Causes and Risk Factors for Osteoarthritis
Osteoarthritis results from deterioration of cartilage within the joint. The major risk factor is age, and approximately 70 percent of people over the age of 65 show some degree of osteoarthritis upon x-ray. Gender (the condition is more common in women) and joint injury and trauma (e.g., fracture) also are significant risk factors.
Patients who have another form of arthritis (e.g., rheumatoid arthritis) also have an increased risk for developing osteoarthritis.
Other risk factors include the following:
- Congenital or developmental disorders (e.g., hip displacement, Legg-Calve Perthes disease, bone dysplasia)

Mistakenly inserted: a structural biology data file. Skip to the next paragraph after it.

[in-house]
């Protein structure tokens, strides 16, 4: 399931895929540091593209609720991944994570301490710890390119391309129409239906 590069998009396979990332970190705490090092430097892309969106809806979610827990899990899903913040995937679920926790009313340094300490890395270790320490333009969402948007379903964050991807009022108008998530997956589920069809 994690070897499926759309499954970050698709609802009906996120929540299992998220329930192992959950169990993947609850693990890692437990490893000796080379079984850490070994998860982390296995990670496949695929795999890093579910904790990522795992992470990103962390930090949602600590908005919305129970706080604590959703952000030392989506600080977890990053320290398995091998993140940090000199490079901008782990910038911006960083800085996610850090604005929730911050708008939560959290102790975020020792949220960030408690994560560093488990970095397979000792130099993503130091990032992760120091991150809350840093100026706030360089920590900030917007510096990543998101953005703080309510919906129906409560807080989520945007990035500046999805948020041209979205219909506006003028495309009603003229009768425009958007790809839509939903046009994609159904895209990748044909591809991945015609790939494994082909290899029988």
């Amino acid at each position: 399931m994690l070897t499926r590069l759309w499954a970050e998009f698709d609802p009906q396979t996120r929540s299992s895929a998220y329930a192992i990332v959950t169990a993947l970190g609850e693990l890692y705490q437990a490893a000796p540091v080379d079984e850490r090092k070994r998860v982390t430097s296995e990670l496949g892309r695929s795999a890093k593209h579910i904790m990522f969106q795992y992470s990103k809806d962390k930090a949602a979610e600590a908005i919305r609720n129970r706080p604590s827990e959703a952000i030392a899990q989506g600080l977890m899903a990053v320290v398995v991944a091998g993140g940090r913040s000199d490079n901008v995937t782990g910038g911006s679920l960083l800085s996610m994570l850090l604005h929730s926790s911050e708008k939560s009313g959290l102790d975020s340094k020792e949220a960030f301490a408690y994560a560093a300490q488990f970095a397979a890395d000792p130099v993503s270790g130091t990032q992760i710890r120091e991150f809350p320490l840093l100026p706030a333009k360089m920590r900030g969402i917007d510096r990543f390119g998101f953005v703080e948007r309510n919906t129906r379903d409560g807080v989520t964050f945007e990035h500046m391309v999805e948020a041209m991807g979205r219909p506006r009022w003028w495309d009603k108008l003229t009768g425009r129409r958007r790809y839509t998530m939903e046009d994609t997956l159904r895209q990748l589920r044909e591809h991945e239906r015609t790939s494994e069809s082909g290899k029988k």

- Genetic (hereditary) abnormalities
- Metabolic or endocrine disorders (e.g., diabetes, hypothyroidism, Wilson's disease)
- Muscle weakness
- Obesity (also may increase the rate of cartilage loss and speed progression of osteoarthritis)
- Repetitive overuse (e.g., occupational, recreational, athletic activity)